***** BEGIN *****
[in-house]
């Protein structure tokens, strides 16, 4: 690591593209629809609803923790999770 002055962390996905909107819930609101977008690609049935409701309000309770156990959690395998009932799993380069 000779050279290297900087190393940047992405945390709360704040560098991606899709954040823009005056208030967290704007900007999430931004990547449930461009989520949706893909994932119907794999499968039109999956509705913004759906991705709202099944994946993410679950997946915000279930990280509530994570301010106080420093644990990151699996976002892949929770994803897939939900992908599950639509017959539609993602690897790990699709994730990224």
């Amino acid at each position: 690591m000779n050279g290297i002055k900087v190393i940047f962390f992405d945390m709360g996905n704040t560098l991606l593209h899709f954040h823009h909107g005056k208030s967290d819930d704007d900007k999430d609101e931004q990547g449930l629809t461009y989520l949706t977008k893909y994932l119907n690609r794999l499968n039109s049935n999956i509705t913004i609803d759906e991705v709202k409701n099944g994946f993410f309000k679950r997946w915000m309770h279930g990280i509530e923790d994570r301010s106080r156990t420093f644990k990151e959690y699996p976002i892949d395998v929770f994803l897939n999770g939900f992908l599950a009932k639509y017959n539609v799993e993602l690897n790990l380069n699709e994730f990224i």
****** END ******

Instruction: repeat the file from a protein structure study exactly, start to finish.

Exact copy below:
[in-house]
């Protein structure tokens, strides 16, 4: 690591593209629809609803923790999770 002055962390996905909107819930609101977008690609049935409701309000309770156990959690395998009932799993380069 000779050279290297900087190393940047992405945390709360704040560098991606899709954040823009005056208030967290704007900007999430931004990547449930461009989520949706893909994932119907794999499968039109999956509705913004759906991705709202099944994946993410679950997946915000279930990280509530994570301010106080420093644990990151699996976002892949929770994803897939939900992908599950639509017959539609993602690897790990699709994730990224």
């Amino acid at each position: 690591m000779n050279g290297i002055k900087v190393i940047f962390f992405d945390m709360g996905n704040t560098l991606l593209h899709f954040h823009h909107g005056k208030s967290d819930d704007d900007k999430d609101e931004q990547g449930l629809t461009y989520l949706t977008k893909y994932l119907n690609r794999l499968n039109s049935n999956i509705t913004i609803d759906e991705v709202k409701n099944g994946f993410f309000k679950r997946w915000m309770h279930g990280i509530e923790d994570r301010s106080r156990t420093f644990k990151e959690y699996p976002i892949d395998v929770f994803l897939n999770g939900f992908l599950a009932k639509y017959n539609v799993e993602l690897n790990l380069n699709e994730f990224i």